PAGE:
MORE than 2,000 Fiipinos living in Toronto welcomed President Aquino during his visit here on May 6th. His speech was ala-SONA, reporting on the progress of his Daang Matuwid toward good, honest governance, but lightened up with Pinoy jokes.
Speaking in Tagalog, Aquino was warmly applauded especially when he gave examples of how millions of pesos have been saved through more transparent and effective management of public resources.
Why was Aquino invited to Canada? There’s a general perception that because it’s an election year, the Conservative Party of Prime Minister Harper is seeking the approval of ethnic, diaspora communities. Last month, India’s Prime Minister also came to visit Canada.
To reduce the state visit to mere political usury is to insult the accomplishments of the Filipino diaspora in Canada. The stronger relationship that’s evolving between Canadians and Filipinos deserves our deeper appreciation.
Harper celebrated the fact that the Philippines is now the top source country for temporary foreign workers, with more than 40,000 valid work permits issued in 2013. The Philippines is also the third top source country for new permanent residents who can live, work and study in Canada.
These numbers signal that Filipinos are seen as human resources valuable to Canada’s society and the country’s economic growth. Filipinos are found in every industry, in the largest cities and the smallest (and coldest) villages in Canada.
Doors to more opportunities are opening. That’s the result of the contributions of hardworking, honest Filipinos and the more reliable bilateral partnership anchored on Daang Matuwid. These should inspire us to use these opportunities so that many more Filipinos gain equitably from increased trade and migration.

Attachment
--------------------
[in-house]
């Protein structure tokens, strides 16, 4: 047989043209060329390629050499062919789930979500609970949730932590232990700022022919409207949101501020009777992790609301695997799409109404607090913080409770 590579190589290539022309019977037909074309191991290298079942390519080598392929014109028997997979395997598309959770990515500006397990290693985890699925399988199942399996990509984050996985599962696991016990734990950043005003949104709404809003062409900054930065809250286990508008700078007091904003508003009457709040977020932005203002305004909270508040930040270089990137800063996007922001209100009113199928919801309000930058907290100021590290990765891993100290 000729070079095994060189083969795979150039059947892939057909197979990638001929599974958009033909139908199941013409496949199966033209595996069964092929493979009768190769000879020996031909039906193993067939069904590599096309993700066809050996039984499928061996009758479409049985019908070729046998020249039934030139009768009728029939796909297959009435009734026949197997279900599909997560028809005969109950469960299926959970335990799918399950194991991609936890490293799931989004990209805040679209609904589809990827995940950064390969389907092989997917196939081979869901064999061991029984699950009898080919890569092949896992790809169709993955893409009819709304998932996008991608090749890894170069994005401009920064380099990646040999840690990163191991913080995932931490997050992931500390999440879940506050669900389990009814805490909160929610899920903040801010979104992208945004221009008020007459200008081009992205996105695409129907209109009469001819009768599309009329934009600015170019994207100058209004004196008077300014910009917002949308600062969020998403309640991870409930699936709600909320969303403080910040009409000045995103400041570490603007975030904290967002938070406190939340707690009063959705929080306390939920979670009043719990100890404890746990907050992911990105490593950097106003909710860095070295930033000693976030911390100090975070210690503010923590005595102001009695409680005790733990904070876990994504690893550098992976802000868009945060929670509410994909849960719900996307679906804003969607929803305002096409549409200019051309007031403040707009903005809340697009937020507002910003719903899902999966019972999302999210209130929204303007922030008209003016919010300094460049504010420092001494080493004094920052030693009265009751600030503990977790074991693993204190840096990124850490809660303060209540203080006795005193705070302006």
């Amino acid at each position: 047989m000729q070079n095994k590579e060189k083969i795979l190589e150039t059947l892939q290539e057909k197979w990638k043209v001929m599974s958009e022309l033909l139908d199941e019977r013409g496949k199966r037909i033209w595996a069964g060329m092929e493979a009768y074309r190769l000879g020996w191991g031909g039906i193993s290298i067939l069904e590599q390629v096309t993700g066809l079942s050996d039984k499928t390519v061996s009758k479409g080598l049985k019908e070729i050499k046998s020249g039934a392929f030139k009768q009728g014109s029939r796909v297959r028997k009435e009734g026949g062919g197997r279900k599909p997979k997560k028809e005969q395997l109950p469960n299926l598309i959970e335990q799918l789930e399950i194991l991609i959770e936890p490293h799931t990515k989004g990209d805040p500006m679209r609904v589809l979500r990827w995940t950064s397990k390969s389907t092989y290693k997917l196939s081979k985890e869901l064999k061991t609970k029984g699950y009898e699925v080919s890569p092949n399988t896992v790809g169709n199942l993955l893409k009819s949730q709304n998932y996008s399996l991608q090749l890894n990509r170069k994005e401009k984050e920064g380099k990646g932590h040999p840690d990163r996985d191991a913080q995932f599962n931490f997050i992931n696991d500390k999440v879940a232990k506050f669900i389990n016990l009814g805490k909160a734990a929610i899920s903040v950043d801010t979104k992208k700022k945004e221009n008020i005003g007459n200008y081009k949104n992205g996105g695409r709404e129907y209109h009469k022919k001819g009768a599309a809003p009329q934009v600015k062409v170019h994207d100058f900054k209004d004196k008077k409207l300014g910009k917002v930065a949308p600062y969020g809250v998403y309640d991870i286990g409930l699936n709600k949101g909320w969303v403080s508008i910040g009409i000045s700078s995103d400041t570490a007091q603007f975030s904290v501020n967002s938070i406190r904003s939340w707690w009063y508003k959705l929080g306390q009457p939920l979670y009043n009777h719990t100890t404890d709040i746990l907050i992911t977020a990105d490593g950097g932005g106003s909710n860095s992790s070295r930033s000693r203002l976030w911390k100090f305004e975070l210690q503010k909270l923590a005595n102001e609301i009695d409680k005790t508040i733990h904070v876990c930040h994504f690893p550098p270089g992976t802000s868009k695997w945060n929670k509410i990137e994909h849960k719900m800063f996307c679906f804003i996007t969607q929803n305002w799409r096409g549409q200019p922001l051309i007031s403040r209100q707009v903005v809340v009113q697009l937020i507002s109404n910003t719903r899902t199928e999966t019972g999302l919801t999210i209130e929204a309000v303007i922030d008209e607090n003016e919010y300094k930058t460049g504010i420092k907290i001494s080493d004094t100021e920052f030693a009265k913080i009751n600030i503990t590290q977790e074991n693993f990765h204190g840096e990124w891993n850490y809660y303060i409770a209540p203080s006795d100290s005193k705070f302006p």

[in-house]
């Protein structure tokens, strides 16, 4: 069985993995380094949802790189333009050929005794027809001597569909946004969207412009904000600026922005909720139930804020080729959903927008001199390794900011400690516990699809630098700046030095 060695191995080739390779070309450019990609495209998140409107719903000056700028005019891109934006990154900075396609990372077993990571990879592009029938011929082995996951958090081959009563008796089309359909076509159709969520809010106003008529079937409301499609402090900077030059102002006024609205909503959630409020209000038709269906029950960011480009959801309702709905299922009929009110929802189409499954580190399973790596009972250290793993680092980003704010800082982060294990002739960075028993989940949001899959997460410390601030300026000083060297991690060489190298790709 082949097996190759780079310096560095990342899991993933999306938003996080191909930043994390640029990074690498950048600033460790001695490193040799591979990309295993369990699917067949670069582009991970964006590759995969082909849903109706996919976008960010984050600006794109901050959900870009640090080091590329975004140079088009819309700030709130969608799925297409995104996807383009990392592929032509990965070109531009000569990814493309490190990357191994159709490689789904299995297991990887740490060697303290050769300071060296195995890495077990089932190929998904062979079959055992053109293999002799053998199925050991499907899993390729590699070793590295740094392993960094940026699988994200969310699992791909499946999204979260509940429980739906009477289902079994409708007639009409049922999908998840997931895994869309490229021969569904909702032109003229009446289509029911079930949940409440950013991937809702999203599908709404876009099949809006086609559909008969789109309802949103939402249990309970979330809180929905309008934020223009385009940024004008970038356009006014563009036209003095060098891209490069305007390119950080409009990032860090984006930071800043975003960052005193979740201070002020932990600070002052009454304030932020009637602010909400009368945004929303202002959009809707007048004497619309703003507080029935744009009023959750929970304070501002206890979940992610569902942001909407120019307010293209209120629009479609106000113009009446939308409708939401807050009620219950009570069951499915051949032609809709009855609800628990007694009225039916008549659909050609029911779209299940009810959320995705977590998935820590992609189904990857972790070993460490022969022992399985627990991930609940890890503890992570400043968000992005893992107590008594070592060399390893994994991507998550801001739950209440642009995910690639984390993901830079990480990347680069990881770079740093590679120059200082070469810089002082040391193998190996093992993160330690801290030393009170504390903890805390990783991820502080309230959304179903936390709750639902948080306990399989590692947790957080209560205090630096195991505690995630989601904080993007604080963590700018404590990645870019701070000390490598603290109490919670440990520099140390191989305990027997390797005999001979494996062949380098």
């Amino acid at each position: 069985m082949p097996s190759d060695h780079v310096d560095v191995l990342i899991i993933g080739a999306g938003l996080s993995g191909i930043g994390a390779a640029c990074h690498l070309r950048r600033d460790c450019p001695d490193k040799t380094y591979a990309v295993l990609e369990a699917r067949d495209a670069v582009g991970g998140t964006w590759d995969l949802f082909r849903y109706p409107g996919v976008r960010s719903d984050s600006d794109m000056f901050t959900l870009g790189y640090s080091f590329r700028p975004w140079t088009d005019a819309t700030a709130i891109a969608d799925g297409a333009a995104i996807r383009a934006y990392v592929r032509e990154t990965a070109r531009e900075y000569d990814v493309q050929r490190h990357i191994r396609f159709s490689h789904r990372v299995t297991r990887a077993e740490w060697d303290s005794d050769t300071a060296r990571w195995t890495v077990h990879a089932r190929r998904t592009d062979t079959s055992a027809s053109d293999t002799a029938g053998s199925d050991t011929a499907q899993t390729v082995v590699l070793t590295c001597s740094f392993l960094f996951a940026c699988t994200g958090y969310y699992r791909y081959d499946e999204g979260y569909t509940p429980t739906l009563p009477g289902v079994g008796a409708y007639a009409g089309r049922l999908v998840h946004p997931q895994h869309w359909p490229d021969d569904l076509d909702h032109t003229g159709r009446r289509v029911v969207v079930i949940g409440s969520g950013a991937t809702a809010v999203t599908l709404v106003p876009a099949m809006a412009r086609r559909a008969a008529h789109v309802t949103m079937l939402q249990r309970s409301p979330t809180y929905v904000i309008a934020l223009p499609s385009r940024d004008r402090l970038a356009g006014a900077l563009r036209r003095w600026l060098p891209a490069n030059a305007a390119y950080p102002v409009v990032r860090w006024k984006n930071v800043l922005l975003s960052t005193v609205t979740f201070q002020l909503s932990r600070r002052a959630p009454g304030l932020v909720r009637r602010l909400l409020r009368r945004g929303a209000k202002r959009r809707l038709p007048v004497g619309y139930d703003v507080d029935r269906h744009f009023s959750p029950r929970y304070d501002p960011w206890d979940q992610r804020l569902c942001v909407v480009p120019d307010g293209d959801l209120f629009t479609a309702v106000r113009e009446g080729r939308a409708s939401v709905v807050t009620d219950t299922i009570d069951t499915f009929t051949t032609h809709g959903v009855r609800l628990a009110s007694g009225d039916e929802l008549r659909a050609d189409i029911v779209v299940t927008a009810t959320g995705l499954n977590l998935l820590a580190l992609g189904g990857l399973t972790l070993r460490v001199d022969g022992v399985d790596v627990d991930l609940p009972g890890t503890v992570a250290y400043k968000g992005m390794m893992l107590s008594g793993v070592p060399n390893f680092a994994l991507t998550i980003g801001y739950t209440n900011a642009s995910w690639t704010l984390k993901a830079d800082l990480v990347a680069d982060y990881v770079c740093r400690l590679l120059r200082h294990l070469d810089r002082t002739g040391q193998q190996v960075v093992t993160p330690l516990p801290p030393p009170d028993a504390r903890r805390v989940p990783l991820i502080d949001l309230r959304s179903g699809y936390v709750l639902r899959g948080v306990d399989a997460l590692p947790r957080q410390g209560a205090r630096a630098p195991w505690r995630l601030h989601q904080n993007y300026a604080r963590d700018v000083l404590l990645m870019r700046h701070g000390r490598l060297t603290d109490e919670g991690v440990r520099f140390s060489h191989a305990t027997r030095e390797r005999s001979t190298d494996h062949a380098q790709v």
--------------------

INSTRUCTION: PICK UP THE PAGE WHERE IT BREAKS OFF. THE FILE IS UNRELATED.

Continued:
The underpinning economic agenda is to expand trade and investment between the countries. How are we then preparing small and medium enterprises to participate in bilateral trade with Canada? How can the Philippines benefit to the fullest extent from the technological innovations of Canada in the medical sciences, infrastructure development, and the creative industries? How can we bring Filipino businesses and products to Canada? How do we help create more Filipino-owned businesses in Canada? Fil-Cans remit more than US$2 Billion back home. How are we working with both governments and the remittance businesses to help reduce remittance fees? How do we make sure that remittances are used so that families and their communities progress sustainably?
With new doors opening come many questions for the Filipino community here in Canada. How are we taking advantage of the increasing focus on our positive people-to-people connections? Perhaps up until Aquino’s visit, we in Canada have not fully appreciated the extent of our accomplishment as a “diplomatic” community. As a people, we have a much greater potential to create positive change for our community here and back home. In the words of Consul-General Junever Mahilum-West of Toronto, “marami po tayong galing, hindi natin pinapansin.”
Despite this, the Filipino-Canadian community is a quiet bunch of talented people. The groups are still fragmented when you compare them with other organized diaspora groups in Canada and in other countries. Many new immigrants are not yet part of social groups and are not sufficiently assisted by formal community support system here. Many new immigrants survive Canada through their own small social support systems, usually family members, schoolmates, or kababayans, who help them out in their first difficult years in a new country.
There’s a lot of organizing for collective action to do in Canada, and to tie that up with efforts by the government, civil society, faith-based groups, the academe, and businesses.
Rowena Basco-Sugay holds a Master of Business Administration degree from the University of the Philippines. She lives in Toronto, and continues to serve the Philippines as an international development specialist.